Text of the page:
Do you know your ABC’s? Not the ABC’s that you sang about in kindergarten, but the important acronym that could help you to spot skin growths, moles, or freckles that could be cancerous? Even if you practice sun safety during the summer, like avoiding peak sunny times of day, reapplying sunscreen, and wearing sunscreen daily, it’s important for your skin’s health to check your skin at least once a month and continue to practice sun safety even in fall and winter. In this blog, we’ll discuss the ABC’s of checking your skin monthly and the importance of seeing a dermatologist yearly. Continue to practice sun safety by applying Coral Isles’ sunscreen daily. Reef-friendly and oxybenzone-free, our sunscreen is safe for the entire family to use. Purchase your bottle today!
Monthly Skin Check
As a general rule of thumb, you should be checking your skin at least once of a month for new growths, moles, or freckles. You should also take note of any moles, growths, or skin lesions that have changed or begun to grow in a new way. Moles or lesions that are itchy, sore, bleed, or continuously scab over but don’t heal completely are also an indicator that something could be wrong. Be sure to use a mirror or ask a partner or family member to check the areas of your body that you can’t see, such as your back or neck. By completing this check monthly, you can be aware of any skin issues that might arise so you can alert your doctor quickly if anything changes. Skin cancer is easily treatable if caught early, so monthly skin checks are vital.
The ABC’s of Early Detection
Because knowing your skin and any potential issues is the best way to catch melanoma early, dermatologists have come up with the ABC’s of early detection:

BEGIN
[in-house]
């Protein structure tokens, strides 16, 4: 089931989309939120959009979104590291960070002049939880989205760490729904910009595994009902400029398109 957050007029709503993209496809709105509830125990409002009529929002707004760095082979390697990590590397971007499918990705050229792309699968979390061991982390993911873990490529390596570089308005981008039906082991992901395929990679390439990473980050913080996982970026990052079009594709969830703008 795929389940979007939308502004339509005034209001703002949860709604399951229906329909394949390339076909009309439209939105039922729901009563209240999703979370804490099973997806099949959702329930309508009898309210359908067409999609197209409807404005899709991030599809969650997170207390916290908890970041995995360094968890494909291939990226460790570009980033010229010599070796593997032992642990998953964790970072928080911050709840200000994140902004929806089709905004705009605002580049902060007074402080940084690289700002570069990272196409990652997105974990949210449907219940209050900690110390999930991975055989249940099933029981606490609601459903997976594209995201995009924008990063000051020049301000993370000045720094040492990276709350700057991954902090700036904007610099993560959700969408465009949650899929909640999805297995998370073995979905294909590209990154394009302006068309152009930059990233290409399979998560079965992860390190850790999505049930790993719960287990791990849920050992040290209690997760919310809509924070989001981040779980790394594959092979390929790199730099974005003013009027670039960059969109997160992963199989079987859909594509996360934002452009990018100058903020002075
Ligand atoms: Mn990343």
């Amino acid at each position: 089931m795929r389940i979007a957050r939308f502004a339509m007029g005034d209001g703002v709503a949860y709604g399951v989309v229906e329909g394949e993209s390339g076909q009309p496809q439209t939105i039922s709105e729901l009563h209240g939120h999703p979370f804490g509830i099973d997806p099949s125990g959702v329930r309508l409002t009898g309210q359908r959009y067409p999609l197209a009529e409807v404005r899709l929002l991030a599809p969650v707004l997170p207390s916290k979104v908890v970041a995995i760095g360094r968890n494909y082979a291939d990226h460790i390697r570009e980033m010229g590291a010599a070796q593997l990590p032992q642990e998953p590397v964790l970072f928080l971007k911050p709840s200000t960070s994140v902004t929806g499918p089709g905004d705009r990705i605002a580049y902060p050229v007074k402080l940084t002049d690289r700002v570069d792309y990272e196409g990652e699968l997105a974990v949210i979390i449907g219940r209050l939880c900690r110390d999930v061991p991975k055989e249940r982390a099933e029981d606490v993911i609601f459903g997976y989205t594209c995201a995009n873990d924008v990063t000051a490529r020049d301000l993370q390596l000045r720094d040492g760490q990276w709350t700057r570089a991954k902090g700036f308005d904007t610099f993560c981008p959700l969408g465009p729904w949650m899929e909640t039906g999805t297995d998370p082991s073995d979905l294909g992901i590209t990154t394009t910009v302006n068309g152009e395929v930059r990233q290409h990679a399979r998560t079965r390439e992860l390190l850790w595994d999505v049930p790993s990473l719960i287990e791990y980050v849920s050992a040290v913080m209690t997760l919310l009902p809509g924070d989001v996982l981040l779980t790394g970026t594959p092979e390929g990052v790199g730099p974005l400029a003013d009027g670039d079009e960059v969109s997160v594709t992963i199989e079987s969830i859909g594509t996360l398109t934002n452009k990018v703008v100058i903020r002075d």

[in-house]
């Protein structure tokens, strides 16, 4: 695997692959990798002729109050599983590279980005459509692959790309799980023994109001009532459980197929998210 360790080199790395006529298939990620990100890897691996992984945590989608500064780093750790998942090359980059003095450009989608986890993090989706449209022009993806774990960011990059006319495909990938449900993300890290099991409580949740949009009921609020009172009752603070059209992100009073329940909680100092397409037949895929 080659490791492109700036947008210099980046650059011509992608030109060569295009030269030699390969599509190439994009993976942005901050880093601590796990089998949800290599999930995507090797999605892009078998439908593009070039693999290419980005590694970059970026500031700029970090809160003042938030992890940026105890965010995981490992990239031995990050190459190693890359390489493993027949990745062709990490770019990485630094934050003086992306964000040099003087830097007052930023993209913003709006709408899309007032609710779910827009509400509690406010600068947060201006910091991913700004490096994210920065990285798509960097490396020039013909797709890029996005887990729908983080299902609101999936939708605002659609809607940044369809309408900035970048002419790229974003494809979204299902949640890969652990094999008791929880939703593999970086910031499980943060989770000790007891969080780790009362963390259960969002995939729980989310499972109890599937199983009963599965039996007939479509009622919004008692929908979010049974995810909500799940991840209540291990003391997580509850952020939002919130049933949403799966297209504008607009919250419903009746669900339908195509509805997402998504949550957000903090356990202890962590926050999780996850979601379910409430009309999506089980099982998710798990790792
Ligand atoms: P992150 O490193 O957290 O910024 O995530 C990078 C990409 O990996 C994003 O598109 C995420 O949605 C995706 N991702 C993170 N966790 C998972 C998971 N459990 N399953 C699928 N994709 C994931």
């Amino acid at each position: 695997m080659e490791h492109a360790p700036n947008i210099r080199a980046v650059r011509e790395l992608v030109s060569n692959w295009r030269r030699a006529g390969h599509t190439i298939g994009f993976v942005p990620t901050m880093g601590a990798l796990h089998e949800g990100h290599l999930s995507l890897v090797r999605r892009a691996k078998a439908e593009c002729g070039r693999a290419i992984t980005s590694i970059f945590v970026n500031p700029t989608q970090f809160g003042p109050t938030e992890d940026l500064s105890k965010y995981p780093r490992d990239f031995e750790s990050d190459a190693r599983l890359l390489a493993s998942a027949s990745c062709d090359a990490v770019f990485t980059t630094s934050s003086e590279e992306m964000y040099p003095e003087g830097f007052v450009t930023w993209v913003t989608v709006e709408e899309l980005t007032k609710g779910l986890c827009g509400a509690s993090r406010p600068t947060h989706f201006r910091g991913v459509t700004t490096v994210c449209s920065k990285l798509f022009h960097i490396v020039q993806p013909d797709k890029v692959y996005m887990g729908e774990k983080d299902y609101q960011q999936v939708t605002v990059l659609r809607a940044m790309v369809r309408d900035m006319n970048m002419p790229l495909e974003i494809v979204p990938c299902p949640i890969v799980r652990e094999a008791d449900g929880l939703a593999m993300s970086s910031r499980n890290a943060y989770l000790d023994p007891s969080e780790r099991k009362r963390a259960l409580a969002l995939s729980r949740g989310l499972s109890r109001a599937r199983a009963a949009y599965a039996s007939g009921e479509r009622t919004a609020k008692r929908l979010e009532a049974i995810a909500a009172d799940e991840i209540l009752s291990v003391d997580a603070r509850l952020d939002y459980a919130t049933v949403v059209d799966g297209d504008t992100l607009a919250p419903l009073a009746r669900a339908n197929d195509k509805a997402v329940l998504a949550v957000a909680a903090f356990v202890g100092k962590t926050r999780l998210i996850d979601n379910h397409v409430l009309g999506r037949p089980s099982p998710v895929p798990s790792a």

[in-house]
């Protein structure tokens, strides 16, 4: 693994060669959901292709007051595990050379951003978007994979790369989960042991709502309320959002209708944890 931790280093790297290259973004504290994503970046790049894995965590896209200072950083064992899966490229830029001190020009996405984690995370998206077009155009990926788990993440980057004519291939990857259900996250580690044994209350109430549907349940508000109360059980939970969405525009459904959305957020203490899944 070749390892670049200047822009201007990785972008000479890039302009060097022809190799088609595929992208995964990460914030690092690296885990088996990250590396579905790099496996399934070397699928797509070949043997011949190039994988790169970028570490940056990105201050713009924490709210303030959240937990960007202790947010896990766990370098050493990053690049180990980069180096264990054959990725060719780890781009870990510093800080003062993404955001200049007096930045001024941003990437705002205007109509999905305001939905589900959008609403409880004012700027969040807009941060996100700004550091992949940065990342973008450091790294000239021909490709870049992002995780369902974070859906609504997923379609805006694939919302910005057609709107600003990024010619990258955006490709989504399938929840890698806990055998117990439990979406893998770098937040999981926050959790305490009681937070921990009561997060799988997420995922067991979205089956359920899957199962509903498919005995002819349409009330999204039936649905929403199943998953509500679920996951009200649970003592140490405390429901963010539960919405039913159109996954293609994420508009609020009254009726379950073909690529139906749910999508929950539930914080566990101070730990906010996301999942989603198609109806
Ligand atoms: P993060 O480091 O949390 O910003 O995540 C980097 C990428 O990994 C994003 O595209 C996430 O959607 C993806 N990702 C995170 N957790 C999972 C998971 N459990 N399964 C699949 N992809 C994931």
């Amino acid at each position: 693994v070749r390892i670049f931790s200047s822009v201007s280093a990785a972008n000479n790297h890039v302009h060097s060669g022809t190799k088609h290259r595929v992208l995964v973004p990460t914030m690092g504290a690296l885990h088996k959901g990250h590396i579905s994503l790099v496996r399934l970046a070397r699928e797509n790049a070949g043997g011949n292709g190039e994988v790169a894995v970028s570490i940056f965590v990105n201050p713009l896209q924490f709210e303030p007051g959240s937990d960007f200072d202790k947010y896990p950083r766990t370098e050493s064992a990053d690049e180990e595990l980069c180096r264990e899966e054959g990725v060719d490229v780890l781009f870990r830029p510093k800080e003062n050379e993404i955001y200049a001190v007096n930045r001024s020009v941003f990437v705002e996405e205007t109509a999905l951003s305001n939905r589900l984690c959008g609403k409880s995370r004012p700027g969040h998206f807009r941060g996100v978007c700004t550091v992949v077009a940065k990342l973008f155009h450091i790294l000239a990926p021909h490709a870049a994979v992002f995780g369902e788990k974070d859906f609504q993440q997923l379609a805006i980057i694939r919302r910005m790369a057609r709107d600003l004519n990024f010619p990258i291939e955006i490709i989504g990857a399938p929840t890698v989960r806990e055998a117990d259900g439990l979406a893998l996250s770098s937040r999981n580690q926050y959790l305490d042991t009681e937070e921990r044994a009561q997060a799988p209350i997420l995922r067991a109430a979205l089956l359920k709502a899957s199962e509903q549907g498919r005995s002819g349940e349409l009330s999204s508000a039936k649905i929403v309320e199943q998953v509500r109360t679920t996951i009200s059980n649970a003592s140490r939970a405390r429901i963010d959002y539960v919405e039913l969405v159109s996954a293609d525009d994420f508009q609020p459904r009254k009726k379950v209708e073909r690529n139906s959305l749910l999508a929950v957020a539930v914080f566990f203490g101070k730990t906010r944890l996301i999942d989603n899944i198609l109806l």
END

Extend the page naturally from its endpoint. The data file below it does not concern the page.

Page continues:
A – Asymmetry
If a mole that has previously been symmetrical suddenly changes and becomes asymmetrical, it could be a sign of melanoma. A good test of symmetry is to draw a line through the mole. If the halves match, then the mole would be considered symmetrical. If they do not, it’s time to schedule a checkup.
B – Border
A benign mole is smooth and doesn’t have jagged borders. A mole that could potentially be cancerous may have edges that appear scalloped or crooked. Again, if you notice that a mole is forming borders that are no longer smooth and straight and it is getting larger, it’s best to contact your doctor as soon as possible.
C – Color
Harmless moles or lesions are the same color and are often a single shade of brown. If the mole or lesion appears multicolored, this could be a warning sign. The colors could range from red, blue, brown, tan, white, or black.
Completing regular skin checks is an easy way to monitor your skin and alert your doctor quickly if you notice anything strange. It’s also important to schedule yearly skin checks with a dermatologist, especially if you have a history of skin cancer in your family. If you do notice a mole, growth, or lesion that appears to be spreading or has any of the characteristics listed above, alert your doctor immediately. Also, be sure to protect your skin by applying sunscreen daily. Shop Coral Isles and stock up now!